9. Two-factor authentication is also a very good idea. In a regular two-stage authentication you sign in with your password and receive a second code, often via a text message to your smartphone. You can use Yubikey, as well as hardware tokens to further secure sensitive files on your computer.  For more information, read the 7 golden rules for password security.

10. Assign a computer for inspecting suspicious files/attachments: The easiest way to distribute malware and spyware is through installation via USB or through attachments and email links. It is recommended therefore you use one air-gapped computer to examine these threats under quarantine. With this computer, you can freely use a USB and download files from the Internet, but do not transfer the files to your regular computer or re-use that USB.

11. How to buy your own secured computer: Security expert Arjen Kamphuis recommends purchasing a pre-2009 IBM ThinkPad X60 or X61. These are the only modern enough laptops with modern software systems, which enable replacing low level software. Another point to take into account is that you should not buy your computer online, as it may be intercepted during delivery. Kamphuis recommends buying it from a second-hand store for cash. He also points out that you should abolish all connectivity: Remove all Ethernet, modem, Wi-Fi or Bluetooth capabilities. Personally, I know security experts who wouldn’t trust such a computer.

12. Educating your Sources: It’s possible that by the time the original and valuable information reaches you, it’s already too late. Your source may have made every possible mistake, leaving behind a trail of evidence. But beyond the need to secure the information once it’s in your hands, you should strive to teach your sources how to hide the information: store it securely and communicate safely via safe devices. Most people have no clue how to handle sensitive information, and in general what they’re up against the moment they get in touch with you.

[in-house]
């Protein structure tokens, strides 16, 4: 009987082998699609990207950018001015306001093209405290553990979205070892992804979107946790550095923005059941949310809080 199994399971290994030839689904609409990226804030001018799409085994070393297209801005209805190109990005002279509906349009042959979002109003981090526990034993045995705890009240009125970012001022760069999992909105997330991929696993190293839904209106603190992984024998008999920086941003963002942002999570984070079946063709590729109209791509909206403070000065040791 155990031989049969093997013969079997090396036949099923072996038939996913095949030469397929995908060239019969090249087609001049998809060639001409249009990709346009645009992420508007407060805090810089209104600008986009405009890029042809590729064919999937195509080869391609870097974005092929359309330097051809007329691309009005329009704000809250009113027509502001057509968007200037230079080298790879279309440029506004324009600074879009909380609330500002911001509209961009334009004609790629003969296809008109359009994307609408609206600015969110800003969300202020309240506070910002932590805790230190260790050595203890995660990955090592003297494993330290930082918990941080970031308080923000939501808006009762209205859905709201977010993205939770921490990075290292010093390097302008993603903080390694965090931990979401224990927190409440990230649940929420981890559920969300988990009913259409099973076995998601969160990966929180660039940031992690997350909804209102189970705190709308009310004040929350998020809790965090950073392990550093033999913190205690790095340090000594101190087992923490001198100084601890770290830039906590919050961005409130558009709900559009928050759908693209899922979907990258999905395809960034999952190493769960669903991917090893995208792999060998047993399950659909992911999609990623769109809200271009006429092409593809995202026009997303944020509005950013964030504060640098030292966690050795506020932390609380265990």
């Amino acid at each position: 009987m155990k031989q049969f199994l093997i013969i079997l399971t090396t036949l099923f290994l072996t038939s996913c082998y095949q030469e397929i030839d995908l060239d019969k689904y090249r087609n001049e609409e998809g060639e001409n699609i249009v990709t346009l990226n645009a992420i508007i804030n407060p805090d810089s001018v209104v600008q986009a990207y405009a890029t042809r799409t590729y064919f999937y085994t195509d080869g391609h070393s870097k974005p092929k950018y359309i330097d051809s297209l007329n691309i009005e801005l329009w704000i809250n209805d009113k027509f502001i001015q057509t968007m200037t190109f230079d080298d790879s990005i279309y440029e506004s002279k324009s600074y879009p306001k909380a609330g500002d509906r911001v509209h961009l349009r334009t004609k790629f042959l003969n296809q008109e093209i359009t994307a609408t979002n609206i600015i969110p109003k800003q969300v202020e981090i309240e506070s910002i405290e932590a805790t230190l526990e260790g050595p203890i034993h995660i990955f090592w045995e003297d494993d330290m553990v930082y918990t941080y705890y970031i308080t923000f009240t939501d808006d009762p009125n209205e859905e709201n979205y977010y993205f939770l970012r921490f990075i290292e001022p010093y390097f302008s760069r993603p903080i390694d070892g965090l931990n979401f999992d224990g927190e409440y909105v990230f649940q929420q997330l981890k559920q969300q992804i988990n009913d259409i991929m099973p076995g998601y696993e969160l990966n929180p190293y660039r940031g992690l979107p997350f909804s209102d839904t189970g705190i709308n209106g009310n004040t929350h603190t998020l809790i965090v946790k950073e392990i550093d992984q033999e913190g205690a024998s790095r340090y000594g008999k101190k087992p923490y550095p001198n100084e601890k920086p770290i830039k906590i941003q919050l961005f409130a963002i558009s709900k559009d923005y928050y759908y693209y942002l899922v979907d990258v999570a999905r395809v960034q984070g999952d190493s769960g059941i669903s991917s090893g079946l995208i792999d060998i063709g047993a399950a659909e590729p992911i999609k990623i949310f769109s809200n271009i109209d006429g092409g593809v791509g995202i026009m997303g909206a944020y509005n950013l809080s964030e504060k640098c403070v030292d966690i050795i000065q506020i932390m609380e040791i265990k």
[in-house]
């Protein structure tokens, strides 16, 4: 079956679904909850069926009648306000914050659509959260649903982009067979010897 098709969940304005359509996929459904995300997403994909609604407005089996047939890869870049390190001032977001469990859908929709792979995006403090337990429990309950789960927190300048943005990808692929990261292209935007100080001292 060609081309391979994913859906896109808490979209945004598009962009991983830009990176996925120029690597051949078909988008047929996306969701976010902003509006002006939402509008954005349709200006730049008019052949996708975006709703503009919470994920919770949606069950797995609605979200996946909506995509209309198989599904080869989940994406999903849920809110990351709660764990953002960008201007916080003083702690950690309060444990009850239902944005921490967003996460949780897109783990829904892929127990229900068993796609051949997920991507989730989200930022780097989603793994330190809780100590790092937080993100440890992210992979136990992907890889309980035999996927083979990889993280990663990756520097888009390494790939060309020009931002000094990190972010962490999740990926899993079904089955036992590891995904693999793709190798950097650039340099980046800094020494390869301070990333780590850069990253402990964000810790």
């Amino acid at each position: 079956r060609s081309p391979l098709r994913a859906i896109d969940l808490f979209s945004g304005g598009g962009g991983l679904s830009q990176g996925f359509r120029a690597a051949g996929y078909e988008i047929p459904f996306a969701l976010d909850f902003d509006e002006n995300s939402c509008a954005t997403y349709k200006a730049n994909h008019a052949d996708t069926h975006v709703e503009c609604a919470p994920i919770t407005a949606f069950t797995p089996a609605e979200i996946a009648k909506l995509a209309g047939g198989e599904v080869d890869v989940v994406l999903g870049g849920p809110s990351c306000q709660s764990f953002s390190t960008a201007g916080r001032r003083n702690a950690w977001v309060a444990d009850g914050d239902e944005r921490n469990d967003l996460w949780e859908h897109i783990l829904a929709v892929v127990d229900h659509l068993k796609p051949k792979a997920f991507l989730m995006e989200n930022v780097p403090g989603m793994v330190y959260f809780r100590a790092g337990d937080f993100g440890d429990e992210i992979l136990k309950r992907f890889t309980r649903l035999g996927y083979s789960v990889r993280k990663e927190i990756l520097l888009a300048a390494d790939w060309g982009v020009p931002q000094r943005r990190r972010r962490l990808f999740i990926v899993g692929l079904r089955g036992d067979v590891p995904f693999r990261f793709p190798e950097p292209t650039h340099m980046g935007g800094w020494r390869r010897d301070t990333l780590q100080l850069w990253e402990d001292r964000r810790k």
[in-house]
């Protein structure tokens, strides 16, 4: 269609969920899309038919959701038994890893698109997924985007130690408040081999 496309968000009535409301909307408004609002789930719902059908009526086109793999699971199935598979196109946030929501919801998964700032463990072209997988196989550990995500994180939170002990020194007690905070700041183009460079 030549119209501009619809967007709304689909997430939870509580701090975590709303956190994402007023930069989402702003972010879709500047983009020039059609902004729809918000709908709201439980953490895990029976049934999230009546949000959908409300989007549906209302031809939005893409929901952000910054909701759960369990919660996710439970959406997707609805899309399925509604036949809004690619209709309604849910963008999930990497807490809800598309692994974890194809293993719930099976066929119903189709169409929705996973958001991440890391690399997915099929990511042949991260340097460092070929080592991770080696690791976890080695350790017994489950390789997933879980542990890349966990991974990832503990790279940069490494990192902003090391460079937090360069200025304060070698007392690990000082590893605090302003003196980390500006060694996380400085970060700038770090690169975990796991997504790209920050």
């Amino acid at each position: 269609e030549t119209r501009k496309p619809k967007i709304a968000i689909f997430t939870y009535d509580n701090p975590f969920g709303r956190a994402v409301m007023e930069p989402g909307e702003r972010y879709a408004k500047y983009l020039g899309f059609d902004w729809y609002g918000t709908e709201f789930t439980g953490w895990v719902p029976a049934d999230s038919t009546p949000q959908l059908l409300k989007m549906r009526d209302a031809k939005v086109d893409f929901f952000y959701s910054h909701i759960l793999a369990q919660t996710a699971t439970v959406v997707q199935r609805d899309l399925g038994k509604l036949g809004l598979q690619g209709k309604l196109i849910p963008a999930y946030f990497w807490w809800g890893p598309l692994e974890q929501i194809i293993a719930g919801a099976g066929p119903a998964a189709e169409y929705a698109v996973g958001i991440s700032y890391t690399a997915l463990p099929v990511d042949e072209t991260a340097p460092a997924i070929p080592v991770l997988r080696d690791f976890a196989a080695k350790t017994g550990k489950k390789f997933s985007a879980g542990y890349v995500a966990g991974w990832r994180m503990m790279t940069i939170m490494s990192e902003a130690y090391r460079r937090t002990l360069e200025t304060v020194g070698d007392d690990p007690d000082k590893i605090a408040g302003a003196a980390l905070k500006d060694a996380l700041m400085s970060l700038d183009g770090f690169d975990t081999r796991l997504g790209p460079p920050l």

13. Use a designated secure system for receiving documents: Replace Dropbox or Google Drive and use something less popular but more secure. For example, SecureDrop is a designated system allowing you to receive files from anonymous sources and to safely scan and check them. Edward Snowden described Dropbox as “hostile to privacy” and recommended Spideroak instead. OnionShare is another free service that allows transferring files easily and anonymously.

14. Don’t keep notes: neither on a laptop, nor calendars or contact lists on your cellphone or computer or in the cloud – do not keep record of your sources name, initials, phone number, email or user name in messengers. Just don’t.

15. Visual tracking: On the way to sensitive meetings, avoid using public transportation and guide your source to do the same. You should also avoid meeting places such as modern malls, where video cameras are spread all over the place.

16. Evading social media: Some people prefer to opt for radical anonymity. If for some reason, you need to vanish from the face of the earth without leaving a fully blown profile behind on every social media, totally delete your accounts. It’s different from ‘deactivating’ them, a state in which all your info is stored and can be re-activated.

17. Make friends among hackers: This will help you avoid big mistakes, save time and headaches and keep you up to date on the technological arms race.

18. Payment method: Pay for everything in cash, consider using Bitcoins – buy them anonymously (use this Business Insider guide for that purpose) – and, if you have somebody willing to accept them at the other end of the transaction, use Darkcoin. A pre-paid credit card from an online store is also an option.

19. Scribble wisely: If you jotted down information on a piece of paper, what they used to call a note in the Precambrian world, destroy it. And don’t forget even that wrinkled one at the bottom of your pocket. Yes, right next to that gum.

You can see the eBook PDF-version of this guide here.